Last week, a judge allowed the sale of Kodak’s digital imaging patents to a gang of 12 tech companies, including Apple, Google, and Amazon. The picture company ended up selling its patents for $527 million to Intellectual Ventures, which represents Apple.
The sale holds 1,100 Kodak patents in total. And the patents include 700 related to digital camera LCD viewfinders and 400 for image capture and manipulation and network-based services. Offsetting these valuable assets gives Kodak a better shot of pulling itself out of bankruptcy in the first half of 2013.
A company spokesman said:
“With the Court’s approval of the sale of our digital imaging patent portfolio, we have achieved one of Kodak’s key restructuring objectives, while positioning our Commercial Imaging business for further growth and success, and enabling Kodak to repay a substantial amount of its initial lending.”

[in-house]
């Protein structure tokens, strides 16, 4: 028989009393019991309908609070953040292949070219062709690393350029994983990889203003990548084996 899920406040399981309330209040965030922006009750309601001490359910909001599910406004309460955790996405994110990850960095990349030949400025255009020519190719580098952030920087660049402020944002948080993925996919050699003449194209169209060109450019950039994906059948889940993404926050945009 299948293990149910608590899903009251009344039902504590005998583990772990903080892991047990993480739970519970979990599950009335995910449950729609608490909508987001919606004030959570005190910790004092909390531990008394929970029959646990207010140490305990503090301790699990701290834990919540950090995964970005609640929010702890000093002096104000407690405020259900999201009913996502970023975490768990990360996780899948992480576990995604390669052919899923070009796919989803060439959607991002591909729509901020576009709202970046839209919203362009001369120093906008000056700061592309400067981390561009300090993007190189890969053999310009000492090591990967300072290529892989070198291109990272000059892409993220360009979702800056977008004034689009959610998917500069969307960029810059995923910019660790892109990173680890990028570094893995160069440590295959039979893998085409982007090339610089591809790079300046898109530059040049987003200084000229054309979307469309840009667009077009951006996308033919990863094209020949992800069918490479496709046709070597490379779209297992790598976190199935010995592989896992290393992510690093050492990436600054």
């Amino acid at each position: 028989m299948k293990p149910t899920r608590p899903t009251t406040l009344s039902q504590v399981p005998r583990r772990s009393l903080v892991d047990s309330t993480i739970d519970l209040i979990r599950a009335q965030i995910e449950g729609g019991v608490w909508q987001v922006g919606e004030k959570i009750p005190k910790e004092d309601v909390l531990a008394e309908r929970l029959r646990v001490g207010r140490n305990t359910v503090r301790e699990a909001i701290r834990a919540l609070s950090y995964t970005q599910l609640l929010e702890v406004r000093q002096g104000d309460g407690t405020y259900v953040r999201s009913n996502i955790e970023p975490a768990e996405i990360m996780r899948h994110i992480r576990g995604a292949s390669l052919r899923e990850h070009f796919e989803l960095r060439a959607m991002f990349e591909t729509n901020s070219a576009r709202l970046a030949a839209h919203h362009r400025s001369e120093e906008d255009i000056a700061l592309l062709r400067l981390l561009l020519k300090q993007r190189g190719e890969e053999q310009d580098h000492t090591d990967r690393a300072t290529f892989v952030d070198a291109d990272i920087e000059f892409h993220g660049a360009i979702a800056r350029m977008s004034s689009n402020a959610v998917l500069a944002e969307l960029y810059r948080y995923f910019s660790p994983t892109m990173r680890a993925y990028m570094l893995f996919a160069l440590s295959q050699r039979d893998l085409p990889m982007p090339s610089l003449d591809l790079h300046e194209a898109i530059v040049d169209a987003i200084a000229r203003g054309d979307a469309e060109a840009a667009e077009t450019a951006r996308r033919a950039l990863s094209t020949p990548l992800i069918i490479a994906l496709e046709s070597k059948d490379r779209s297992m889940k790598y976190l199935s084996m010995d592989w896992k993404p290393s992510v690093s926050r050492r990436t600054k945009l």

The other companies allowed to license these Kodak digital imaging patents are Adobe, Research In Motion, Samsung, a unit of HTC, Fujifilm, Facebook, Huawei, Microsoft, and Shutterfly. The significance of this deal is bigger than Kodak being able to pay its bills, as it shows a less messier process for companies to do what we want them to do — which is strike licensing deals with each other.
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